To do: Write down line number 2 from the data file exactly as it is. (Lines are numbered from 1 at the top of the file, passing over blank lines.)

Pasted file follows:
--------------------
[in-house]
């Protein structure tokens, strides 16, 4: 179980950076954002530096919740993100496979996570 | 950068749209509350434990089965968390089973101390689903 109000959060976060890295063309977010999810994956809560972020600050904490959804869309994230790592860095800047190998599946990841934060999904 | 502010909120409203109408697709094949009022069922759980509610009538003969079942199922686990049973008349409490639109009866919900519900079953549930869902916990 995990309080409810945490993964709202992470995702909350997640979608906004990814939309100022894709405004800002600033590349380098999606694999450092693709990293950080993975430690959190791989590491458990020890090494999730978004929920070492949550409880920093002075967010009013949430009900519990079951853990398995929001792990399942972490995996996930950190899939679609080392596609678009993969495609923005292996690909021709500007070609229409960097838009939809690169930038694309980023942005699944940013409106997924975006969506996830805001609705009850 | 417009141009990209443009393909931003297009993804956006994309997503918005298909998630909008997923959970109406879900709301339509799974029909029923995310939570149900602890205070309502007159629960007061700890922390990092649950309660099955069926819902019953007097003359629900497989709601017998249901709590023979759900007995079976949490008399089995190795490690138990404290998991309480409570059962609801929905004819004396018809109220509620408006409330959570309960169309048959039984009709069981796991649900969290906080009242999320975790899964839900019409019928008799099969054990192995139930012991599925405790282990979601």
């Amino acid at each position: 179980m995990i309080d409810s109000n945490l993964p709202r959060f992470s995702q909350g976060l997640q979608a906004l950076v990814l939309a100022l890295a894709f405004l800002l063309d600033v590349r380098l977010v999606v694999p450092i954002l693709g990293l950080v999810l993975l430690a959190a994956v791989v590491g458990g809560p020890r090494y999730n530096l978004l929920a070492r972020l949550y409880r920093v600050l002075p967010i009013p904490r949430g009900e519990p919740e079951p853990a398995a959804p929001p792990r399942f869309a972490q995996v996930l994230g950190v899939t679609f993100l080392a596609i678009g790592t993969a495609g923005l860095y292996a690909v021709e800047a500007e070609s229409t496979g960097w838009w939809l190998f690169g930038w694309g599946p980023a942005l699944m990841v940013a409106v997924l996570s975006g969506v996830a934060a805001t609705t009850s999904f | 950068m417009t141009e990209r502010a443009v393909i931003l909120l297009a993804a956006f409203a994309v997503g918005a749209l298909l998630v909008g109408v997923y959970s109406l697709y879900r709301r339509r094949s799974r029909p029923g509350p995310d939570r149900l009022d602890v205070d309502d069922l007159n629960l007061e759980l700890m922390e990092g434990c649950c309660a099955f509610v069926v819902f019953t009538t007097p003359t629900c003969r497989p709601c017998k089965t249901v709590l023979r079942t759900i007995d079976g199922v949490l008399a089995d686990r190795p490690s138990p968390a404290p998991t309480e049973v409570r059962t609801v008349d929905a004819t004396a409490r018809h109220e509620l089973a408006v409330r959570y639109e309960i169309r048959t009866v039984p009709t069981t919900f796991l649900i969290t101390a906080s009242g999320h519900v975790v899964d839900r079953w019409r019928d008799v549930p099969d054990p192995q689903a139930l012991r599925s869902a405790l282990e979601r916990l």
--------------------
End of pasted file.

């Protein structure tokens, strides 16, 4: 179980950076954002530096919740993100496979996570 | 950068749209509350434990089965968390089973101390689903 109000959060976060890295063309977010999810994956809560972020600050904490959804869309994230790592860095800047190998599946990841934060999904 | 502010909120409203109408697709094949009022069922759980509610009538003969079942199922686990049973008349409490639109009866919900519900079953549930869902916990 995990309080409810945490993964709202992470995702909350997640979608906004990814939309100022894709405004800002600033590349380098999606694999450092693709990293950080993975430690959190791989590491458990020890090494999730978004929920070492949550409880920093002075967010009013949430009900519990079951853990398995929001792990399942972490995996996930950190899939679609080392596609678009993969495609923005292996690909021709500007070609229409960097838009939809690169930038694309980023942005699944940013409106997924975006969506996830805001609705009850 | 417009141009990209443009393909931003297009993804956006994309997503918005298909998630909008997923959970109406879900709301339509799974029909029923995310939570149900602890205070309502007159629960007061700890922390990092649950309660099955069926819902019953007097003359629900497989709601017998249901709590023979759900007995079976949490008399089995190795490690138990404290998991309480409570059962609801929905004819004396018809109220509620408006409330959570309960169309048959039984009709069981796991649900969290906080009242999320975790899964839900019409019928008799099969054990192995139930012991599925405790282990979601």